Environmental roadmap: A tour of UNCA’s sustainable projects

Ashley Tysaic

Sports Writer

[email protected]

Photo by Xander Lord
Second year Mass Communications major Ian O’Brien properly disposing his trash to help keep the campus green.

UNC Asheville prides itself on the many environmental awards it has received consistently over the past years — Bee Campus USA, Tree Campus USA, Leadership in Energy and Environmental Design (LEED) gold and silver certifications, to name a few.

Not to mention the monumental signing of the Carbon Commitment by Chancellor Cable on March 30 during the school’s annual Greenfest, making UNCA one of 400 universities to pledge carbon neutrality by 2050.

But how has the campus earned such distinctive recognition for environmental efforts? Thanks to the UNCA Office of Sustainability and various student leaders, the school has designed various projects to create its identity as a sustainable and environmentally innovative university.

Some community members find themselves unaware of the time and energy sustainability leaders put into sustainable projects on campus. UNCA Assistant Track and Field Coach J.P. Kimbrough said he is one of them, as he felt ashamed when he recognized his lack of awareness as he recently became more educated about UNCA’s sustainability efforts.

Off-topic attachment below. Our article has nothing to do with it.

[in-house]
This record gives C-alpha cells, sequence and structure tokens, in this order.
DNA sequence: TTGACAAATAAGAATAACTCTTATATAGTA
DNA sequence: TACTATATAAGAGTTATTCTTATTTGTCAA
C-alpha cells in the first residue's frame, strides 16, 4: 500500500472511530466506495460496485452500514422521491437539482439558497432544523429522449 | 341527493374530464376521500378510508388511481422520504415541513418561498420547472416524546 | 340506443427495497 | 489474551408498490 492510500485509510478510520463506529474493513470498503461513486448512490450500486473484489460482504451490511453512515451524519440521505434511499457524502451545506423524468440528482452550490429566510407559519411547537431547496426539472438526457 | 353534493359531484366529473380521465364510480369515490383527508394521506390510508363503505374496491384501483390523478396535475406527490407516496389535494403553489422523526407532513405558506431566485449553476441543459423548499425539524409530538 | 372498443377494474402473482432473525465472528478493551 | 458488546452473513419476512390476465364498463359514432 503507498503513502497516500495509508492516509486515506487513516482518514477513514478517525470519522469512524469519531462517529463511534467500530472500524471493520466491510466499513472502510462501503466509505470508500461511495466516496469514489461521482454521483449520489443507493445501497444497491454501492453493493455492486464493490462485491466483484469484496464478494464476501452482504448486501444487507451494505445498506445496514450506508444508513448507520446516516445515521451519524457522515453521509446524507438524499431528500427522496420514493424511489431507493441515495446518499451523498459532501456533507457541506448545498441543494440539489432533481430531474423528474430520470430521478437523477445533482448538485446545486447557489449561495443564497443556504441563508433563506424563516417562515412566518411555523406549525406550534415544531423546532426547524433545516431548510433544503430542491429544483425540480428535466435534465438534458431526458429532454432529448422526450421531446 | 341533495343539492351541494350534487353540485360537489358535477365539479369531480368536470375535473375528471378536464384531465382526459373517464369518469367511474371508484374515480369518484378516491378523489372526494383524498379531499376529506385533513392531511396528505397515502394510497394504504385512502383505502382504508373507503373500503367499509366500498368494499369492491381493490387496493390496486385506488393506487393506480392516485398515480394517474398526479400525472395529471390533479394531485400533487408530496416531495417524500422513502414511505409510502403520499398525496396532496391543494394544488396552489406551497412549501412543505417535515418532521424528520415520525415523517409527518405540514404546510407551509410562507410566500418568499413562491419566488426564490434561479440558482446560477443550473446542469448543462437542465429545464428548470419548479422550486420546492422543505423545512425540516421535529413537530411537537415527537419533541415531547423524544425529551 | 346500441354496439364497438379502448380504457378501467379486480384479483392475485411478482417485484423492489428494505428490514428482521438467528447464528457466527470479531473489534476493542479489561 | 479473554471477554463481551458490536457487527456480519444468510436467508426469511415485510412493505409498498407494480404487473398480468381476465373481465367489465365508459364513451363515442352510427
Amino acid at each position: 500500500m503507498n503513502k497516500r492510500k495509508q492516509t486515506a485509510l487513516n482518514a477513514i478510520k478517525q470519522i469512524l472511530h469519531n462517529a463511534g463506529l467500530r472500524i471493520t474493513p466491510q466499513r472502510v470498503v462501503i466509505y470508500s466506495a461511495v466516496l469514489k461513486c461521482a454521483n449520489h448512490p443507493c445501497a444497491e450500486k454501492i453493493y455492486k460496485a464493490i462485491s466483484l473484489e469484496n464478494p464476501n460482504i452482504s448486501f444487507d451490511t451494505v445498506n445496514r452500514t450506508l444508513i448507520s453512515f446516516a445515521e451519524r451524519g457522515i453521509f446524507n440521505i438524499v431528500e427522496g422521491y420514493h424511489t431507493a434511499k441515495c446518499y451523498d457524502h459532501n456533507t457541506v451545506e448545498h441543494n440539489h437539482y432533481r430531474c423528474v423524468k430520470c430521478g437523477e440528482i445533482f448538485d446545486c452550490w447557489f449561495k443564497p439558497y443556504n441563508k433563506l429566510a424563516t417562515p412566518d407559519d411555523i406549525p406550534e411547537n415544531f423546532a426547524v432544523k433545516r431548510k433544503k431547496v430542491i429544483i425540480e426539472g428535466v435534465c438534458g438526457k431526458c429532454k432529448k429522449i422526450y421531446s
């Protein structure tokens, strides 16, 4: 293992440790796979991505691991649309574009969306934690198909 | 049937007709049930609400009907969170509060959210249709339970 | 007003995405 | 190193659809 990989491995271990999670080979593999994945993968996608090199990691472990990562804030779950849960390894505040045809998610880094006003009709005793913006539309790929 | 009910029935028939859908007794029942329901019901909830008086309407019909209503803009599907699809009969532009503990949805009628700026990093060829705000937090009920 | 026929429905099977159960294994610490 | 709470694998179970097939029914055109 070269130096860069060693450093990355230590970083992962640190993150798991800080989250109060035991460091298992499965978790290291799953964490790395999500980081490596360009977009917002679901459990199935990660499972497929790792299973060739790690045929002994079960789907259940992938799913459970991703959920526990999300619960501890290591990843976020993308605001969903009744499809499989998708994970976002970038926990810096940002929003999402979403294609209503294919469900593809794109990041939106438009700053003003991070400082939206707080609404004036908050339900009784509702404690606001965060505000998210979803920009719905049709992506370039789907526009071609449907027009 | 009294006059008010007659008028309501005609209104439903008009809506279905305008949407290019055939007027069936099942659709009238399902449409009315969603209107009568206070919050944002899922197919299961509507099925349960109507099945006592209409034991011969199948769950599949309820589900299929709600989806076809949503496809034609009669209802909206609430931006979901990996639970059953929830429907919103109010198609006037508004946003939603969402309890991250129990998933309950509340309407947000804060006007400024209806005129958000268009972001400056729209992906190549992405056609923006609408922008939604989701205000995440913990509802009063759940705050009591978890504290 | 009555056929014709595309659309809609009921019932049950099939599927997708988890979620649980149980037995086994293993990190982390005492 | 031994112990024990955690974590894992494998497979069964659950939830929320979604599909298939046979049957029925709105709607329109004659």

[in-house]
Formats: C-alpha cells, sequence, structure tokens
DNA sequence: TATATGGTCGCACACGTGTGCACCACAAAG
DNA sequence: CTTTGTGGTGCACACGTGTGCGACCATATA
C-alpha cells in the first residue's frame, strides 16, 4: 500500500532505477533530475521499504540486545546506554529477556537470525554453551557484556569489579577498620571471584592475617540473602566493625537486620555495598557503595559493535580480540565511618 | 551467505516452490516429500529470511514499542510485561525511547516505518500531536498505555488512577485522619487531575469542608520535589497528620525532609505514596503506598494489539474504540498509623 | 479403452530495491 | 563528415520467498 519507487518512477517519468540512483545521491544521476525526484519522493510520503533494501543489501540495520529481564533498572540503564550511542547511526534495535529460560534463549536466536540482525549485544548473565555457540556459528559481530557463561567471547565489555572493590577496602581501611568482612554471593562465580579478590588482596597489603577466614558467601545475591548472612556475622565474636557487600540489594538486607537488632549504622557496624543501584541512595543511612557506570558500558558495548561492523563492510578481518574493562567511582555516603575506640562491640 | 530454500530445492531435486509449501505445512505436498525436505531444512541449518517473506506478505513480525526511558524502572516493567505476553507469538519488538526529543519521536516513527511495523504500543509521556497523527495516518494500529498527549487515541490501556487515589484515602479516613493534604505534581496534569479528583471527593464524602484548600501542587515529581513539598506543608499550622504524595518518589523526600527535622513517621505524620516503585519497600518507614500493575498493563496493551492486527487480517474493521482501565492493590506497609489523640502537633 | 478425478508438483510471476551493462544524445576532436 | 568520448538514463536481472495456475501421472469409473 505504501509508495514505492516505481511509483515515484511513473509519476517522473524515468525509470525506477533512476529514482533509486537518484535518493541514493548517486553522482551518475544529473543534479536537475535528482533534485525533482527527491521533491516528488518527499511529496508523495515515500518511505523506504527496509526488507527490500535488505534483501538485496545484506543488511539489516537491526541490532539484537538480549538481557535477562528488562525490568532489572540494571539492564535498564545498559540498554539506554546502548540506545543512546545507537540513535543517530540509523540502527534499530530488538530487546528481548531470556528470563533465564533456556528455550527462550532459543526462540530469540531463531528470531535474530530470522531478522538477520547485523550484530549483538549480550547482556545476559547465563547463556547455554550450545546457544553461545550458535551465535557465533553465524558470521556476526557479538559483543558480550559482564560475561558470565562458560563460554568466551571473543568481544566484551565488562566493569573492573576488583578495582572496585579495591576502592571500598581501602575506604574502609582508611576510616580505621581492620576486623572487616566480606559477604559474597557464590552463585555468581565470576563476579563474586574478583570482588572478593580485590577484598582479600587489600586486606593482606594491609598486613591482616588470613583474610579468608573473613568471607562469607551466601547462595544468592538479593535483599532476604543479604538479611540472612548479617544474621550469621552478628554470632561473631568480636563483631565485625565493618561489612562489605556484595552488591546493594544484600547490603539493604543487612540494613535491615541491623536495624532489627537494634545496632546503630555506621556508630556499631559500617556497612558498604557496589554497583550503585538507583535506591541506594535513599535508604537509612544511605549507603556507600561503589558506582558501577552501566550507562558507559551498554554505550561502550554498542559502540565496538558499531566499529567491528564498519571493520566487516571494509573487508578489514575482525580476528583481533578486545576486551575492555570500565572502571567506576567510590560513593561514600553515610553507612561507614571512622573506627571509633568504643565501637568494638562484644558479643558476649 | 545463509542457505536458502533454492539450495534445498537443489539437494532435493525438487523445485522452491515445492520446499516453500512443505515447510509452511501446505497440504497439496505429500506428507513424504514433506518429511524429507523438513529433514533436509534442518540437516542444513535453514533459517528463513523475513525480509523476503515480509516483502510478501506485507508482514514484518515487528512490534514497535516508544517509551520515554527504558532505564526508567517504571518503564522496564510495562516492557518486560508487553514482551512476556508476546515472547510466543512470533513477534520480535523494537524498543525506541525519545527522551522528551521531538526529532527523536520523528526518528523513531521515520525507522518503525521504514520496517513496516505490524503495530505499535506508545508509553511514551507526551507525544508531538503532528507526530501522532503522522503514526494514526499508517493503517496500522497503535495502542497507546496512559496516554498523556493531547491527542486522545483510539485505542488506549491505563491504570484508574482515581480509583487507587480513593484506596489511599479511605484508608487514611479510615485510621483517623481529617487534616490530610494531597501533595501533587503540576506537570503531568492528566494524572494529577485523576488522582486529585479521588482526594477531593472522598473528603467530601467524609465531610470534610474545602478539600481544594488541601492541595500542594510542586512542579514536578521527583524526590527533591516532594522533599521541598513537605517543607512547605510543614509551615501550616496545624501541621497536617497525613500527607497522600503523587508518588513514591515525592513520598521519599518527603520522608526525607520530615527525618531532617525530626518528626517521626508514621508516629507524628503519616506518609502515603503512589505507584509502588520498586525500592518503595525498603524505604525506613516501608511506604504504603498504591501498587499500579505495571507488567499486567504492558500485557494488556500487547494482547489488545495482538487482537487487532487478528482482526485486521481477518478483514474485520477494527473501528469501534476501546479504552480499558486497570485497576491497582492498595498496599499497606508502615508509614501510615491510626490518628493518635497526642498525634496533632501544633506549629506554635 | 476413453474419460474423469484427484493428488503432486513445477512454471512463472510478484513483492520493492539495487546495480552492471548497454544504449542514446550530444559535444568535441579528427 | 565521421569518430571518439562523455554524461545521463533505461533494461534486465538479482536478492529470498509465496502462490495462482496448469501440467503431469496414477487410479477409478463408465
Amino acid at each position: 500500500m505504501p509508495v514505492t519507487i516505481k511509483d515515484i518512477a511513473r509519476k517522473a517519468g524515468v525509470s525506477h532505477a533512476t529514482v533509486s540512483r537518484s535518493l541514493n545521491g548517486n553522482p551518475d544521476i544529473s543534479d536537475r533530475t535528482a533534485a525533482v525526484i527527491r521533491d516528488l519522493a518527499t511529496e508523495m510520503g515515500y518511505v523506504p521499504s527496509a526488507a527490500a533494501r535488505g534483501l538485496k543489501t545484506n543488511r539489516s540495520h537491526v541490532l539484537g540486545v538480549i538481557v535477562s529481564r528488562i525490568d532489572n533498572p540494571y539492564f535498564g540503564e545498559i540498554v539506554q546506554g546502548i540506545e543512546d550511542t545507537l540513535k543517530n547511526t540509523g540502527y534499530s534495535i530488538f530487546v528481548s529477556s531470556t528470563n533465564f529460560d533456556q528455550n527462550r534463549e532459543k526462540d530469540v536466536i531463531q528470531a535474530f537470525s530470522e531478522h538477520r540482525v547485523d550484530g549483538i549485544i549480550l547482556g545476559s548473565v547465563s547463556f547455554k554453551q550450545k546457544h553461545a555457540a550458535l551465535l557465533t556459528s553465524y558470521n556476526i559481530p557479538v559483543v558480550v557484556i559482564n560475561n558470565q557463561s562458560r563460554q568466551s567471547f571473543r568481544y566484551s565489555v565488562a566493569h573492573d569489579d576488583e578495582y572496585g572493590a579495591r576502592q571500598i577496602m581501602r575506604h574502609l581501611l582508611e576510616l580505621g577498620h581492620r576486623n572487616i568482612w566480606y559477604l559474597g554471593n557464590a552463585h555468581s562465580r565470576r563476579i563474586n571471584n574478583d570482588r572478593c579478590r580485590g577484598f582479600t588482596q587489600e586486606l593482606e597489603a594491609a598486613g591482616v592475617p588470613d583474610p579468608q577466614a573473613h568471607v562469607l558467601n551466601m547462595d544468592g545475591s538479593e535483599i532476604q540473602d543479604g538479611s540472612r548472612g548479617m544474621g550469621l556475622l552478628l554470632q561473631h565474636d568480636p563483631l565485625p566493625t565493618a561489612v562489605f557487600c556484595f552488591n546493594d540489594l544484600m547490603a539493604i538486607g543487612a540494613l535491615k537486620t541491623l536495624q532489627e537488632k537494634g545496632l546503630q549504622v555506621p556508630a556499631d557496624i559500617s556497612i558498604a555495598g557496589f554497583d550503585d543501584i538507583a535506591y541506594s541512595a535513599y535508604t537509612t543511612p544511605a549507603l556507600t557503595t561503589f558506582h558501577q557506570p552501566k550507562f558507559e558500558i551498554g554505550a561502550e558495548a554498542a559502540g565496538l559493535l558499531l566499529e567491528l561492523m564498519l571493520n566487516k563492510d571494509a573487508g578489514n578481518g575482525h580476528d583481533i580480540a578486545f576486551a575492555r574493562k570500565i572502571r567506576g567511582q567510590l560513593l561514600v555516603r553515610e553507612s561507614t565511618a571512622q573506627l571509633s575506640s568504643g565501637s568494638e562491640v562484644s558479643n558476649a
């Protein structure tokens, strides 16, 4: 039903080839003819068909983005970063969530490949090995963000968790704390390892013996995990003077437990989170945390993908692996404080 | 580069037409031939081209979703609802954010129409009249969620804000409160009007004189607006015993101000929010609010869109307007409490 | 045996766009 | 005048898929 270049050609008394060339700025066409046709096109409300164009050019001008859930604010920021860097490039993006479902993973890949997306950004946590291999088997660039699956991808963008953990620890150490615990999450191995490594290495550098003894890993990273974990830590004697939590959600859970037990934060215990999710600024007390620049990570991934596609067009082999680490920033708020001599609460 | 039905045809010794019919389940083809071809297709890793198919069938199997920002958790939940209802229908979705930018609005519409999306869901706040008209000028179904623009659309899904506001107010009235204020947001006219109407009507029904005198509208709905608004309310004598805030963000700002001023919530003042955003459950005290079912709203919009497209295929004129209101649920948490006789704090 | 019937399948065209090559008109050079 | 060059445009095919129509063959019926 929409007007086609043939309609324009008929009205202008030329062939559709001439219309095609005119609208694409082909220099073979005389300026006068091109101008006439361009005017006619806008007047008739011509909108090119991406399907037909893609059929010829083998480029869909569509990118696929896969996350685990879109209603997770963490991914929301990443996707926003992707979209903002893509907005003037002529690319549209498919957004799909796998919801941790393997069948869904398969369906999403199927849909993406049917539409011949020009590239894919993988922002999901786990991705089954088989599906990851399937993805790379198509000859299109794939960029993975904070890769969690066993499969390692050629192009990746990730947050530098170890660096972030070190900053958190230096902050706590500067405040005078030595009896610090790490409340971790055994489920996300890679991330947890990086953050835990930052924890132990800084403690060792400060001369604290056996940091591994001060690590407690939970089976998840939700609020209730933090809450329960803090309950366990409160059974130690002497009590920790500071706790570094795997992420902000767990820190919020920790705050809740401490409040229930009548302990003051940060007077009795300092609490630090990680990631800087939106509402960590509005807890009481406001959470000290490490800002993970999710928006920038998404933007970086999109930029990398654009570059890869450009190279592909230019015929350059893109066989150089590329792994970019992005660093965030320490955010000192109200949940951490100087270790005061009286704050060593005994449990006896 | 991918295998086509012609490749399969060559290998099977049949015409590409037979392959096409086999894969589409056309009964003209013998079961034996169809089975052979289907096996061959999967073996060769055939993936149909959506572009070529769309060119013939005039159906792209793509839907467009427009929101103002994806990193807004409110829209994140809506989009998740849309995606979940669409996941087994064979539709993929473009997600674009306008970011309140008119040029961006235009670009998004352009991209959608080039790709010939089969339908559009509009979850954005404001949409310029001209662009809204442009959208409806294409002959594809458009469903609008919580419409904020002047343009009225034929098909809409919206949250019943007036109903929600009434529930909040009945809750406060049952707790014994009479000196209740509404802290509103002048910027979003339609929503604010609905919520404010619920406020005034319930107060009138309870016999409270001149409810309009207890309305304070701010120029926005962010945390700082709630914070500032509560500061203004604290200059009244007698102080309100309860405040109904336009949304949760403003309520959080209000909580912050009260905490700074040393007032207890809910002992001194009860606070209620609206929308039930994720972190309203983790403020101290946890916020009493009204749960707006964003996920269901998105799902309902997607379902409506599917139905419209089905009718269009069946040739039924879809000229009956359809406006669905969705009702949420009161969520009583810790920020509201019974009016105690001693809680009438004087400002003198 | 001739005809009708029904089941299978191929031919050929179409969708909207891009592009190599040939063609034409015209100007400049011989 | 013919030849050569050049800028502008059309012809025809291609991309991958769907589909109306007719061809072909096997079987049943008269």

“We are a leader in some of the fields, and I had no idea,” Kimbrough said. “And I’ve grown up (in Asheville).”

I met with Jackie Hamstead, interim co-director of sustainability, who took me on an immersive tour of many of UNCA’s environmental projects and sites across campus to see what makes UNCA such an environmentally cautious and progressive campus.

Stop one: Sam Millar Facilities Complex

I walked up to the grey facility off of Campus Drive for just the second time during my time at UNCA. I’ve passed the complex many times driving to and from campus, yet felt ashamed to admit that I didn’t necessarily know what business went on in the often forgotten building.